Nathan Higham, a 28-year old theatre maker from Kent, and 30-year old Casey Breeden, a Spanish language teacher from Southeast London are two of London’s brightest performers on the spoken word scene. They’re presenting in Crystal Palace Friday, after meeting through poetry workshops on climate change sponsored by the Royal Society of Chemistry and the US State Department. Casey’s “Poets Palace” hosted the crowning event, a data-driven Climate Slam which crowned Nathan as champion, walking away with the top prize of £350.
No demographic in the UK recognises what scientists understand: climate change is 100% attributable to man. For more on this, click here:
That’s significant in poetry circles, but not as significant as the common cause Nathan, Casey and colleagues have found in a mission to bring spoken word poetry into classrooms across London. To teach fundamental science as it relates to climate change, and to drive home a message that a majority of the British public do not grasp: current warming is entirely attributed to man.
Studies show that the British public understands the reality of climate change and the severity of its implications. Fewer than half, however, understand what scientists are nearly unanimous on: natural processes which historically control earth’s climate are swamped by man’s contributions. Which is critical. Without understanding man’s dominant role, how can we expect people to do something about it?
It’s a point Casey Breeden addressed in his ode to Charles Keeling, who spent his life studying atmospheric CO2 levels above Mauna Loa volcano in the middle of the Pacific Ocean.
“….man’s contributions are more than 100%”
“That’s where my poem was supposed to end,” says Nathan about his prize winning effort which tried to explain 55MM years of carbon dioxide history within the limits of poetry slam rules.
Casey Breeden runs the Poets Palace. He was the 2022 Word Play & Flow “Best Poem” winner.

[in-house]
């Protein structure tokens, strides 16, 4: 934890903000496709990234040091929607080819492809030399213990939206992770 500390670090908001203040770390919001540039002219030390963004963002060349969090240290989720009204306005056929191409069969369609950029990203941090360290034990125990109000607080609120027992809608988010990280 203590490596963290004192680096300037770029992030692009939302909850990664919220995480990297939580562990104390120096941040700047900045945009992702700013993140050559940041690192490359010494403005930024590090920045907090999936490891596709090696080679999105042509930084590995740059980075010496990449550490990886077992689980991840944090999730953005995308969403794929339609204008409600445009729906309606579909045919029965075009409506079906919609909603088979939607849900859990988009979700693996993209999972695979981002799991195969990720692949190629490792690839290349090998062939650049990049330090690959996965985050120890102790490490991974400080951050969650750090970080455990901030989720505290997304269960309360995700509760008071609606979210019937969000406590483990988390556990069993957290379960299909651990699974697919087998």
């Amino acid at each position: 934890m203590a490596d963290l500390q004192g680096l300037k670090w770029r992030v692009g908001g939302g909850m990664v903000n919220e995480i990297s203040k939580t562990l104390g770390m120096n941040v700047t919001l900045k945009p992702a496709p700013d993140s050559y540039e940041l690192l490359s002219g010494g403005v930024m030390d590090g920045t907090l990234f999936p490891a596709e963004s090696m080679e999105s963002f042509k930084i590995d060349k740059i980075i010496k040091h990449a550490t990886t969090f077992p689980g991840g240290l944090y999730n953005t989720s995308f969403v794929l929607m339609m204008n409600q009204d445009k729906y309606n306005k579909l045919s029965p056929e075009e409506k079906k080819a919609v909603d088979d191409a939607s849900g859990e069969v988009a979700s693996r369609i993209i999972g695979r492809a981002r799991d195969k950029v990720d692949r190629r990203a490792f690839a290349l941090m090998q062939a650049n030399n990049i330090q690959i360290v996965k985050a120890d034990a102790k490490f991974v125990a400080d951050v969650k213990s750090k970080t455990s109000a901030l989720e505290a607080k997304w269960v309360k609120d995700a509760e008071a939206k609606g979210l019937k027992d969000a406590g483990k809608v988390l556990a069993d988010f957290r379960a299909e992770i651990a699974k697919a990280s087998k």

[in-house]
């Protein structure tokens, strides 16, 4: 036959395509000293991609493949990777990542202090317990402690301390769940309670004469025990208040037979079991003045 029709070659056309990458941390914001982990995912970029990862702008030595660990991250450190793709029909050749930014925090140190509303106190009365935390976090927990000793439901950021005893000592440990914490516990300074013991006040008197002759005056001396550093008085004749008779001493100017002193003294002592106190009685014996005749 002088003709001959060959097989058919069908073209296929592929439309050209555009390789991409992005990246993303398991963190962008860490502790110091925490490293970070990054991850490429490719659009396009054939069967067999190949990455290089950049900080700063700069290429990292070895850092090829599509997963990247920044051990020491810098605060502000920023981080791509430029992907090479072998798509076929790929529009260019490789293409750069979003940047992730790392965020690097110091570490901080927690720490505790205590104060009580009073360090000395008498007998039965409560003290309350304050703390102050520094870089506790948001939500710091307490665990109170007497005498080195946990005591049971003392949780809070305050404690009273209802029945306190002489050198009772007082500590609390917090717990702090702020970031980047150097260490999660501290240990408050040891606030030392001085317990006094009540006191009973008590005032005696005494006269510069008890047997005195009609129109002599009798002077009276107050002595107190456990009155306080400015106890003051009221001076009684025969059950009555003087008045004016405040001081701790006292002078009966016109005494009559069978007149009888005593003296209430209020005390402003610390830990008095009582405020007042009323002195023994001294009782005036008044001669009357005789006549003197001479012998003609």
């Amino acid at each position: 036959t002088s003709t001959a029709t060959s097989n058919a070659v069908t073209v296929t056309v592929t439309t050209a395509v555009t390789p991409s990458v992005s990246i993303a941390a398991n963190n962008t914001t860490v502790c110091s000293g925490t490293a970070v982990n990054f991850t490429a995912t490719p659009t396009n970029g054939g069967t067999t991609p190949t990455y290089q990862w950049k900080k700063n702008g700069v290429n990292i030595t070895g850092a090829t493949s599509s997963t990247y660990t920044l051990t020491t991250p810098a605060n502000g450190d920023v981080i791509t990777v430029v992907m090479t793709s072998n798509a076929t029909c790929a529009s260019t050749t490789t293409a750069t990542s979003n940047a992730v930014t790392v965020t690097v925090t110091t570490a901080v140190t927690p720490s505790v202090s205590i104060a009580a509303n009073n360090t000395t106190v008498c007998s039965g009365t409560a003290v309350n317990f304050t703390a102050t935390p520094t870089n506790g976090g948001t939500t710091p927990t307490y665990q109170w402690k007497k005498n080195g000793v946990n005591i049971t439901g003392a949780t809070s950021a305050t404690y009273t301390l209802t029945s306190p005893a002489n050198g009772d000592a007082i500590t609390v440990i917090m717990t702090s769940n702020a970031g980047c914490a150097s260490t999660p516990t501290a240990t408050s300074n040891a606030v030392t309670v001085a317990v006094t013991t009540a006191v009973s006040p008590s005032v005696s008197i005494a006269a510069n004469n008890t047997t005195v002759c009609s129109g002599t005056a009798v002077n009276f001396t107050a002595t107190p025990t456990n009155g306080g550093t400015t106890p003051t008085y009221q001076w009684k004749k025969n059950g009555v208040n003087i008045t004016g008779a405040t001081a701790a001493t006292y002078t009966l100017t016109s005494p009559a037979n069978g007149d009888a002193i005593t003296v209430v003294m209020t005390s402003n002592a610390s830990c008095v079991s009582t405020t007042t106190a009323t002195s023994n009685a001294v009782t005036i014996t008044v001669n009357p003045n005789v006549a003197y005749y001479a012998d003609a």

“I wanted to wrap it up by saying, ‘welcome to the 25% who understand we’re the cause’, I just couldn’t get there in 3 minutes,” he says.
They’ll have more time to get there soon. At Your Canal Boat we’re developing grants to bring them and poetry colleagues into classrooms where they’ll show English and science teachers how spoken word can catalyze new interest in their students. But you can see them, along with a jam-packed lineup of other poets tonight Poets Palace. A few tickets are still available from Eventbrite, at: https://www.eventbrite.com/e/552635135567
Climate Slam Champion Nathan Higham, Friday, 10 March at Poets Palace! SE19 3AN
Nathan Higham, a 28-year old theatre maker from Kent, and 30-year old Casey Breeden, a Spanish language teacher from Southeast London are two of London’s brightest performers on the spoken word scene. They’re presenting
Tahera Hanif (“TJ”)
Tahera Hanif (TJ) is a fashion designer and community activist who grew up in Alperton next to the Paddington Arm of the Grand Union Canal. She is one of the Founders of a registered
Copper Viper's Duncan Menzies on the significance of The World´s Smallest Canal Boat Festival
Public Diplomacy Grant Honors Yale Professor Nathan Higham, a 28-year old theatre-maker from Chatham, Kent took first place in the Tobias-Shaw Climate Theatre’s inaugural “Climate Slam,” a spoken word poetry competition that honors Yale
Science-fed poetry. From farm to table!
The problem: A population divided over climate change Research shows that the people most scientifically informed about climate change are also most polarized about it. And --at 56% and 57% "scientifically literate' -- neither
Gabriel’s time to carry on ….
22-year old Gabriel Rogers Mullen isn’t your stereotypical rapper. He doesn’t wear any bling. He projects very little attitude. And he’s white.